Middle Tennessee State University is fine-tuning its reputation as a “Grammy-winner factory,” this time with the official grand opening of its nearly $2 million “Main Street Studios” facility to train even more music-industry leaders.
Students, faculty, staff and supporters of MTSU’s internationally renowned Department of Recording Industry joined administrators Friday night, Dec. 3, to welcome the public inside the relocated Studios D and E — nearly 5,000 square feet of customized, expandable, “world-class” classroom, laboratory, production and gathering space adjoining the university’s main entrance.
“It took the dedication and commitment of the university and so many of our faculty members and friends to bring this project to fruition,” said recording industry professor Dan Pfeifer, an MTSU School of Music alumnus and pro engineer and producer who minored in the department where he’s been teaching since 1991.
Pfeifer, who also coordinates the department’s audio internships for students, co-chaired the Main Street Studios project.
“We’re fortunate to have so many talented students in our program, and now that they have these state-of-the-art facilities, I can’t wait to see what they do.”
The students, faculty and staff couldn’t quite wait to see what the new facility could do, either.
The worldwide supply-chain issues still delaying everything from toys to tomatoes also slowed delivery of speaker stands and other equipment that Audio Production Program undergrads and Master of Fine Arts in Recording Arts and Technologies students needed to work on projects and professors needed to get their students a little studio time.
So they found sturdy temporary setups, and the learning and teaching and listening commenced.
Having the larger studio setup designed by acclaimed architect Peter Grueneisen with
Solid State Logic consoles, Avid Pro Tools industry-standard production software, Adam Audio main monitors and PhantomFocus HD-1000 monitors made their tasks easier.
Studios bring students’ ‘Listening Night’ back to life
The Main Street Studios’ new location was originally a church gymnasium before the church moved and the university bought the property and turned it into office space. When the recording industry department lost offices, classrooms and studios to MTSU’s new School of Concrete and Construction building, the university moved them into the former gym and let them define its space.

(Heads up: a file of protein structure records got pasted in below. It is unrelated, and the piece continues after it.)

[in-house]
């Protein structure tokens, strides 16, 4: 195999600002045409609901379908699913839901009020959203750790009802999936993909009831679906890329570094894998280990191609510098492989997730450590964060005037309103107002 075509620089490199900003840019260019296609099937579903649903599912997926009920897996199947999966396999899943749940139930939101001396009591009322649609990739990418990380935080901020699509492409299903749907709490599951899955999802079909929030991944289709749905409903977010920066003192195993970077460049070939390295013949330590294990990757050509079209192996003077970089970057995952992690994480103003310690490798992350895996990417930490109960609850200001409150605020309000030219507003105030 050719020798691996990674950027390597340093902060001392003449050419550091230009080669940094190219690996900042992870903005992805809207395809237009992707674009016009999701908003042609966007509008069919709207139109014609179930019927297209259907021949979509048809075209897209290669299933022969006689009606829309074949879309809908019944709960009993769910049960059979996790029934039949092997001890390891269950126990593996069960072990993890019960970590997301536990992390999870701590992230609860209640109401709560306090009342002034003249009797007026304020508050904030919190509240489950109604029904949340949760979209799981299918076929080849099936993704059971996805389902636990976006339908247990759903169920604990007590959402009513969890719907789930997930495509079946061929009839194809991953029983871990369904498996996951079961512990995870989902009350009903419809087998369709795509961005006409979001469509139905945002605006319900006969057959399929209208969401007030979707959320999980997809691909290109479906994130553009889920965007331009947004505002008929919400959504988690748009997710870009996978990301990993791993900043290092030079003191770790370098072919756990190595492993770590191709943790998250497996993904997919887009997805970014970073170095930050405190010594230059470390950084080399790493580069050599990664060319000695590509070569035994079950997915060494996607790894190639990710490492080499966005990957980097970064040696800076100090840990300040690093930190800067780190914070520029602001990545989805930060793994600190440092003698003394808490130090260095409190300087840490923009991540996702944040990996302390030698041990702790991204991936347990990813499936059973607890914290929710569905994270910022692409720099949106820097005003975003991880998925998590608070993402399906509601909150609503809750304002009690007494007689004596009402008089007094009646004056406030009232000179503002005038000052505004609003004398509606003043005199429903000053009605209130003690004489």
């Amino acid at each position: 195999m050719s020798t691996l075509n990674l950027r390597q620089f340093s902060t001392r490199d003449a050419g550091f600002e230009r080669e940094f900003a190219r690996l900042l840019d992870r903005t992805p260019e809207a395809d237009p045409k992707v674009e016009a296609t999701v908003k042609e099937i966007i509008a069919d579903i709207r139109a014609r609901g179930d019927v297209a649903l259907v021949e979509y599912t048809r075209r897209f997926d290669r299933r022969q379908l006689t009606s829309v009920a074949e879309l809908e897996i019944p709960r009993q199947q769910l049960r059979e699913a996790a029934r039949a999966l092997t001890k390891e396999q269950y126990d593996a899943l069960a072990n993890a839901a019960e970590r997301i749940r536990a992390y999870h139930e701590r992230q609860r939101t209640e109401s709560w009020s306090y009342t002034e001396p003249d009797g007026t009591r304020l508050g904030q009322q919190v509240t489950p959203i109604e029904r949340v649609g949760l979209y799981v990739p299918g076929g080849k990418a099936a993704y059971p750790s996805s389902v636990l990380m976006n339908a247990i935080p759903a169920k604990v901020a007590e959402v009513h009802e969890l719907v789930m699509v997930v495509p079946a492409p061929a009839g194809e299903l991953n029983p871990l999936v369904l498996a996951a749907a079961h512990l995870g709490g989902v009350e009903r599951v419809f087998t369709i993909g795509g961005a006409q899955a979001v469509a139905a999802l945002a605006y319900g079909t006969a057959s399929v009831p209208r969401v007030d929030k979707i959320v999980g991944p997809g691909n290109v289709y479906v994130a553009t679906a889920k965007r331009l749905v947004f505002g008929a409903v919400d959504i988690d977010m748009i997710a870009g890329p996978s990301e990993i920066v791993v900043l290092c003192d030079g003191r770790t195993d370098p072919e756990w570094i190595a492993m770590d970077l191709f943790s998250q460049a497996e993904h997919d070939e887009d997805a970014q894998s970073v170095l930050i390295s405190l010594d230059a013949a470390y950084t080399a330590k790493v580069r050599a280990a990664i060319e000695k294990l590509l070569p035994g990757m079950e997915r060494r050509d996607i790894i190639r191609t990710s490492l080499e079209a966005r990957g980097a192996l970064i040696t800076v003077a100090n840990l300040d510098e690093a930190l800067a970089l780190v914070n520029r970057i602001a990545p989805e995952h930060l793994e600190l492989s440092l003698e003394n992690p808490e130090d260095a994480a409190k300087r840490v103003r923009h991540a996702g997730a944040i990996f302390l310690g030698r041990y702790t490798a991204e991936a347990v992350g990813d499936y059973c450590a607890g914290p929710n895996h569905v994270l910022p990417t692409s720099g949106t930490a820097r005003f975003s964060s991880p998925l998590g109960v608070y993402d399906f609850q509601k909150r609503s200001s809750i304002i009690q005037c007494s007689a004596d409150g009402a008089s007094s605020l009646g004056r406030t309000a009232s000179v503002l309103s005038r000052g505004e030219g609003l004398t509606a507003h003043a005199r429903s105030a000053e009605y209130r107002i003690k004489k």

That space brought the end-of-semester “Listening Night” events back to life Friday night, too, after the pandemic ended the student-project playback gatherings for nearly 18 months.
Proof of how quickly — and how meticulously — the students are taking to the top-of-the-line equipment played through both studios and into the larger reception area. Listeners’ eyes lit up and they sat with heads cocked to once again hear the students’ painstaking recordings, ranging from digitally crafted techno tracks and video game themes to original and cover songs created live in the studios by student writers, singers and instrumentalists.
“Listening Night has been the premiere showcase for our students since 1978,” said Pfeifer. “COVID may have put us on hold for a couple of semesters, but we are back and ready to celebrate the creative accomplishments of our students.”
Long history of hearing the best
The program serves students ranging from freshmen who’ve used a little Garage Band and gotten hooked on how sound can transport them to industry veterans laid off during the pandemic who decided to turn their expertise into an advanced degree and a teaching career.
When classes are fully integrated into the studios by fall 2022, up to 180 students will be working in these hands-on classrooms around the clock each year.
“MTSU’s recording industry program has become a crown jewel among the university’s academic offerings,” University Provost Mark Byrnes said as MTSU College of Media and Entertainment Dean Beverly Keel and others nodded in agreement.
“For almost a half a century, this program has been preparing highly educated and highly skilled professionals who upon graduation land well-paying jobs and pursue impressive careers. Our internationally renowned recording industry faculty and Grammy Award-winning engineers have worked diligently to build an immersive learning experience that has set the bar as an industry model. …